Wednesday, 25 February 2015


Again I find myself posting what other people are writing, in this case though it is important enough that it should be talked about.

Without getting into nonsense about ‘Celtic Shamans’ and other such things, the closest thing we had to an indigenous mystic in pre-Christian culture, and still have to an extent, are the awenydd. It isn't something I can see me doing, certainly not in the way Lorna is for instance; my journey is headed to a similar destination but a slightly different track.

So anyway, Lorna recently posted this piece, upon first glance it looked like a transcription into English of perhaps something from the conversation between Gwyn and Gwyddno. Then I noticed the text more closely and it became clear what it was.

As a broader community who don’t share a small space on the land as would have been the case X number of years ago, I think it is important that such matters as this get spread out and about and those of us who have some sort of relationship with the gods in question are obliged to pay attention. Were it the case that we lived in family or tribal groups still, these questions asked of us by one of our gods would have been unavoidable. Nowadays it isn't so much that we can’t avoid them, but more than it can be difficult to actually run into them.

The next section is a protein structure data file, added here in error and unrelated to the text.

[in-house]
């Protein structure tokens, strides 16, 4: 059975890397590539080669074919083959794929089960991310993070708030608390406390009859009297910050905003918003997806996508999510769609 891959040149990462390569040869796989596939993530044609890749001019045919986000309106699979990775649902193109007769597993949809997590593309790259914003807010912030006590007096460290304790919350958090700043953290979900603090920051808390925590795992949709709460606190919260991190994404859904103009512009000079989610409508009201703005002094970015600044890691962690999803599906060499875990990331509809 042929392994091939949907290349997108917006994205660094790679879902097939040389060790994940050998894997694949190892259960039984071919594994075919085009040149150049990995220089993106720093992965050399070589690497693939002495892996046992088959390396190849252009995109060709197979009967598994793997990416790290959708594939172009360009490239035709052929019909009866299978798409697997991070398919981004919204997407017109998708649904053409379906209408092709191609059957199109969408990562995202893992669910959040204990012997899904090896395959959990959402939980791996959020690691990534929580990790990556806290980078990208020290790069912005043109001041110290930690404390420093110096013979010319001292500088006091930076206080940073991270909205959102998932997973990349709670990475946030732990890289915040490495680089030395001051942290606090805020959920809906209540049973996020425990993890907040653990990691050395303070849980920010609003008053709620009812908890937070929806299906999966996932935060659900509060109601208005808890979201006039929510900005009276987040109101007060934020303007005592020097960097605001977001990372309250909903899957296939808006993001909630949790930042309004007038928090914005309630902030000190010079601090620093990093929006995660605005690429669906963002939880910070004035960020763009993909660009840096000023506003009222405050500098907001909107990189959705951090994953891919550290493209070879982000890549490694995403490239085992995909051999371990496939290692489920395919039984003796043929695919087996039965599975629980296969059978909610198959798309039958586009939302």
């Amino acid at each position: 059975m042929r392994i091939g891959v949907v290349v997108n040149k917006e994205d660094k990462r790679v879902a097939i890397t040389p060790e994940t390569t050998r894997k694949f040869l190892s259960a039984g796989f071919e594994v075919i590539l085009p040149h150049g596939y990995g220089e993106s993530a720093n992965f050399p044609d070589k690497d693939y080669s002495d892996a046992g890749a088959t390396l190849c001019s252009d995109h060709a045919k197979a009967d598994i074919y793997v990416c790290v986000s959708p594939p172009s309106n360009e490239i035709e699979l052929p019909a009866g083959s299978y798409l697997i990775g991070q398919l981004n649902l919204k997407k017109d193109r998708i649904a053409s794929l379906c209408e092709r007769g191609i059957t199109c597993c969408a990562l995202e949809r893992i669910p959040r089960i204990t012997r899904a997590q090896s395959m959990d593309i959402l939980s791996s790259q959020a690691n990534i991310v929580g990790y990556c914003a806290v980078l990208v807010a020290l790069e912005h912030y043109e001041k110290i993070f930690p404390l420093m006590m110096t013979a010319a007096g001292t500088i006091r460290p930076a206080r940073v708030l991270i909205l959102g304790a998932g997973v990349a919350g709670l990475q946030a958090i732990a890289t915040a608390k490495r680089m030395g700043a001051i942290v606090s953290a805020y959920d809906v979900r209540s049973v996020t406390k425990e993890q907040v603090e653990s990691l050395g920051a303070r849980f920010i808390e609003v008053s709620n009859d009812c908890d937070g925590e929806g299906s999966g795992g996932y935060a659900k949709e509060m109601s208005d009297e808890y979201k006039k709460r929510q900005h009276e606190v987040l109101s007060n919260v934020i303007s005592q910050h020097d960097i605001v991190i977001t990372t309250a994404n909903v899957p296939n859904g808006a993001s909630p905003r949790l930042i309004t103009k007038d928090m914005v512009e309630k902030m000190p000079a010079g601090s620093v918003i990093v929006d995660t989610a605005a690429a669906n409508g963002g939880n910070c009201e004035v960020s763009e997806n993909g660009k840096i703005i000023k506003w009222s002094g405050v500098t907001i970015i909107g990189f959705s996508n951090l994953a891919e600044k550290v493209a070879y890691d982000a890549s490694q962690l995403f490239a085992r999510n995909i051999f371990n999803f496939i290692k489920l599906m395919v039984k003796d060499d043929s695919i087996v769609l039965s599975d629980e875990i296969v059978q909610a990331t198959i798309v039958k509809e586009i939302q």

Imagine the Old North. What can it be? Can you see it in this land, from your green hill across the marsh how the ordinary people saw it?
Can you see ravens in trees amongst the crows? Was it common enough for magpies?
Can you imagine the rumours of embittered warlords and honey-tongued bards who sung their praises? 
Can you taste weak beer or braggot? 
Do you feast on dog or wild boar?
Can you imagine living in a world where the animals speak? 
How will you learn their tongues? Will they lead you into their expanses?
Your books are filled with stories. Can you imagine the ones who got away? 
How their hearts beat on river-banks and they were pierced by spears as carrion birds circled? 
How the sleek otter swept into the depths and carried their death-cries to his young? 
Can you imagine what the ravens whispered in their thatched nest?
Can you imagine the chore of bringing peace to the battle-dead?
Where all the darkness of history wanders and I hold the spirits of Annwn back… can you imagine?

What can our poetry be? A sound, a scream, a panorama of the Old North in a beam of light?

The question that stands out to me is this; Do you feast on dog or wild boar? It is the question that asks about our place in society, where do we place ourself? Are we on the outside looking in, living in he wilder spaces and not conforming as we might be asked to. Are we living in the modern world? Are we living on the inside, looking out beyond the edge of our nice and tidy life and not really engaging with or fighting for that which is beyond the town limits.

Eating the dog is to be one of Gwyn's pack, one of the Wild hunt. Eating the boar; to be comfortable, part of the everyday. Living the comfortable modern life.

Monday, 23 February 2015

The Oracle Answers